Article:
Apple released its iOS 9 software for iPhones and iPads yesterday, with a host of new features. One of the most significant is support for content blockers: third-party apps that block ads and tracking services within the iOS Safari web browser. One of them is Peace, by well-known iOS developer Marco Arment, and his launch blog post is a good primer if you’re wondering what all this content blocking will mean for the kind of tracking used by many music marketers.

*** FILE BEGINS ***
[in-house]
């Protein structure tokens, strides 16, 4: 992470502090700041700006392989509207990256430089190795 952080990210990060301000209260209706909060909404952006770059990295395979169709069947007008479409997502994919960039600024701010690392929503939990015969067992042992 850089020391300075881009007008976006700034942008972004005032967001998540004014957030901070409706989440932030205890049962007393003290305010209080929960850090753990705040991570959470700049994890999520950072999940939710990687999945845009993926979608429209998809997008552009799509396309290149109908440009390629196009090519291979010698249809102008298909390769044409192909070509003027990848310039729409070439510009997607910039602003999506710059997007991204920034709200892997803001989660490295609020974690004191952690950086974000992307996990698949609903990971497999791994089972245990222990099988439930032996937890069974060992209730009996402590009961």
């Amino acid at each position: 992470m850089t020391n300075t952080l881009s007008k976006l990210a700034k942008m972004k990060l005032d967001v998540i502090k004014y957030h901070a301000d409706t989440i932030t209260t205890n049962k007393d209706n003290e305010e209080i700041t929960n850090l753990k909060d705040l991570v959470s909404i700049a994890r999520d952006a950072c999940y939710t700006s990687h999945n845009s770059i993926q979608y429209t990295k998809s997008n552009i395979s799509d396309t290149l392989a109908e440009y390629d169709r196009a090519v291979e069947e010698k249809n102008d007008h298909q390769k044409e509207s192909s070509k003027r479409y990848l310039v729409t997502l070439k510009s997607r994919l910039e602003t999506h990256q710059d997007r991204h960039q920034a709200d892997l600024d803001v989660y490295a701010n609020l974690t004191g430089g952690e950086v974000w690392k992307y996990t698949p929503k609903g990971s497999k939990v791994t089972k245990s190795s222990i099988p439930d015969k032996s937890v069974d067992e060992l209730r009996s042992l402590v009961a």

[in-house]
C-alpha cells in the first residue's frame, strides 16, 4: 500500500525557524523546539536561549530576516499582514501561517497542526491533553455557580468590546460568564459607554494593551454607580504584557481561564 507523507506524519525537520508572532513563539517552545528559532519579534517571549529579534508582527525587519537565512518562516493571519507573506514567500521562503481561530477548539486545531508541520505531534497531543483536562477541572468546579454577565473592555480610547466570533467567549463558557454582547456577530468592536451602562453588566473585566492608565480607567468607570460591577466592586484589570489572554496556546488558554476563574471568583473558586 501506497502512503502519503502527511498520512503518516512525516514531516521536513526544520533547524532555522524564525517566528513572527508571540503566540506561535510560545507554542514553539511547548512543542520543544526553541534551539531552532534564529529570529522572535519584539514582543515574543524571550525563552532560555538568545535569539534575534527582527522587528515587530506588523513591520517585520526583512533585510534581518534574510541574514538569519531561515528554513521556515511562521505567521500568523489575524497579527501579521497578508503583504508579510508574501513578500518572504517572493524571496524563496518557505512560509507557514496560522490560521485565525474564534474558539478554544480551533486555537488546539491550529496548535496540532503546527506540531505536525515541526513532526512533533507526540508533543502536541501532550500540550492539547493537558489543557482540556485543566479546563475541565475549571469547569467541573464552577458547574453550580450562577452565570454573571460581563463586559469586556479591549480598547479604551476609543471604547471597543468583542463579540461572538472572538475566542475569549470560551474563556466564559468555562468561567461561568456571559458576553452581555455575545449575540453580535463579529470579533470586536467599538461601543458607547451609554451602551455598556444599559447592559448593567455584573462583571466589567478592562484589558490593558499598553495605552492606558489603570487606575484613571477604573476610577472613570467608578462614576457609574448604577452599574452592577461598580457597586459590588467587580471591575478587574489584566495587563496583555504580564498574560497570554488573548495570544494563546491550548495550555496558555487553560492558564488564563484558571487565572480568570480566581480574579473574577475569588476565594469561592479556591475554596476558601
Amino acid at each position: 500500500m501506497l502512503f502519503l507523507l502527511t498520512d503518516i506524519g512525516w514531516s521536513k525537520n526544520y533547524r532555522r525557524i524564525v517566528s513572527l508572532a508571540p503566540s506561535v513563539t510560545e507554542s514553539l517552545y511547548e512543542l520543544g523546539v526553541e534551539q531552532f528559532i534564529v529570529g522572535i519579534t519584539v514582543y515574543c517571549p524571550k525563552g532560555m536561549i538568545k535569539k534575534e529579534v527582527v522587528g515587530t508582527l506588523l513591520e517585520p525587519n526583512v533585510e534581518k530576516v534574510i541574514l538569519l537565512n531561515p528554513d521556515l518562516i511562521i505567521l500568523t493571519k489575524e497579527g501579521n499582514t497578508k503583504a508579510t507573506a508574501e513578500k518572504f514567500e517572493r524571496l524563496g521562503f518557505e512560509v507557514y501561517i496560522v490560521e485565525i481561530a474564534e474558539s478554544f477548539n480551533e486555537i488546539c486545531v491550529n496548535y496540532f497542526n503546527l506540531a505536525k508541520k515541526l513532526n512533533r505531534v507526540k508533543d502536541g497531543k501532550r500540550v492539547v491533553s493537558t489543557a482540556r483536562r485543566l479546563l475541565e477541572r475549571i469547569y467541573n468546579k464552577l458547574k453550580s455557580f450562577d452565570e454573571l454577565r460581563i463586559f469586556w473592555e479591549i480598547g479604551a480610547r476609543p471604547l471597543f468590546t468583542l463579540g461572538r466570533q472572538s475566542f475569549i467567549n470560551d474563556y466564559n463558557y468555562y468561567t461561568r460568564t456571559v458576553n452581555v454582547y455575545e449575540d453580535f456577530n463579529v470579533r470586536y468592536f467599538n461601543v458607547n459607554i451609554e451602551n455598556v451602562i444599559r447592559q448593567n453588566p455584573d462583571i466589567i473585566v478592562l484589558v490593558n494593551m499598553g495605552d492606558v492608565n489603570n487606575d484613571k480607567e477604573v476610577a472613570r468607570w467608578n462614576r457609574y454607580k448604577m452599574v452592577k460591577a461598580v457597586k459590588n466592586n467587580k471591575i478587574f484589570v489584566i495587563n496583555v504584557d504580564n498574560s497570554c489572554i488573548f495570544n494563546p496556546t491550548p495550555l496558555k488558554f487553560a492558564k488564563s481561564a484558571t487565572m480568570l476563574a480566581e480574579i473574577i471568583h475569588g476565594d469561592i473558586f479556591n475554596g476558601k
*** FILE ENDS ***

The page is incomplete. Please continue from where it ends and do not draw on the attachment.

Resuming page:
“Web advertising and behavioral tracking is out of control. They’re unacceptably creepy, bloated, annoying, and insecure, and they’re getting worse at an alarming pace,” wrote Arment. “Ad and tracker abuse is much worse on mobile: ads are much larger and harder to dismiss, trackers are harder to detect, their Javascript slows down page-loads and burns battery power, and their bloat wastes tons of cellular data.” He believes that iOS 9’s WebKit Content Blocker API “makes iOS ad blockers so trivial to make that there will likely be hundreds, or more, released over the next few months”.

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